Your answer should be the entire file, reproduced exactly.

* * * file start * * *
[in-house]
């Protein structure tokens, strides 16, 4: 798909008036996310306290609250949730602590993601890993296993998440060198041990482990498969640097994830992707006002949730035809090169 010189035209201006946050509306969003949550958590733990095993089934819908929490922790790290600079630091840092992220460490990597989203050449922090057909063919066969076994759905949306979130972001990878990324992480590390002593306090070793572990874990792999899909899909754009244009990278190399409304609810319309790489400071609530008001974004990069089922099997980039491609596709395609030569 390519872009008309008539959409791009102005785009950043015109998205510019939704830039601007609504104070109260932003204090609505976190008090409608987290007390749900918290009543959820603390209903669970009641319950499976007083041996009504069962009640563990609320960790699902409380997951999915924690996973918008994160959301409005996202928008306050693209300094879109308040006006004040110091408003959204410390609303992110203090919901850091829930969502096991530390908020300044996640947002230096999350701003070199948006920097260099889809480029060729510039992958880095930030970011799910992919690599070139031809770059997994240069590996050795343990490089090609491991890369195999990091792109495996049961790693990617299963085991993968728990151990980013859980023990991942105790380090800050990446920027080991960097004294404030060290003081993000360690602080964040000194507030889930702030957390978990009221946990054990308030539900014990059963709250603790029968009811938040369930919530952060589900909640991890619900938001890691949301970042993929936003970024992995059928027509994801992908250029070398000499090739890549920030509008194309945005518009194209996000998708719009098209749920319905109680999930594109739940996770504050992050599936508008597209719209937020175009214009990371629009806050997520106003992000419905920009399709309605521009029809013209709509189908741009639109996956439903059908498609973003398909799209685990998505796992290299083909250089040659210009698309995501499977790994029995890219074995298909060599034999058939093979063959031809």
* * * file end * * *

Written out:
[in-house]
């Protein structure tokens, strides 16, 4: 798909008036996310306290609250949730602590993601890993296993998440060198041990482990498969640097994830992707006002949730035809090169 010189035209201006946050509306969003949550958590733990095993089934819908929490922790790290600079630091840092992220460490990597989203050449922090057909063919066969076994759905949306979130972001990878990324992480590390002593306090070793572990874990792999899909899909754009244009990278190399409304609810319309790489400071609530008001974004990069089922099997980039491609596709395609030569 390519872009008309008539959409791009102005785009950043015109998205510019939704830039601007609504104070109260932003204090609505976190008090409608987290007390749900918290009543959820603390209903669970009641319950499976007083041996009504069962009640563990609320960790699902409380997951999915924690996973918008994160959301409005996202928008306050693209300094879109308040006006004040110091408003959204410390609303992110203090919901850091829930969502096991530390908020300044996640947002230096999350701003070199948006920097260099889809480029060729510039992958880095930030970011799910992919690599070139031809770059997994240069590996050795343990490089090609491991890369195999990091792109495996049961790693990617299963085991993968728990151990980013859980023990991942105790380090800050990446920027080991960097004294404030060290003081993000360690602080964040000194507030889930702030957390978990009221946990054990308030539900014990059963709250603790029968009811938040369930919530952060589900909640991890619900938001890691949301970042993929936003970024992995059928027509994801992908250029070398000499090739890549920030509008194309945005518009194209996000998708719009098209749920319905109680999930594109739940996770504050992050599936508008597209719209937020175009214009990371629009806050997520106003992000419905920009399709309605521009029809013209709509189908741009639109996956439903059908498609973003398909799209685990998505796992290299083909250089040659210009698309995501499977790994029995890219074995298909060599034999058939093979063959031809």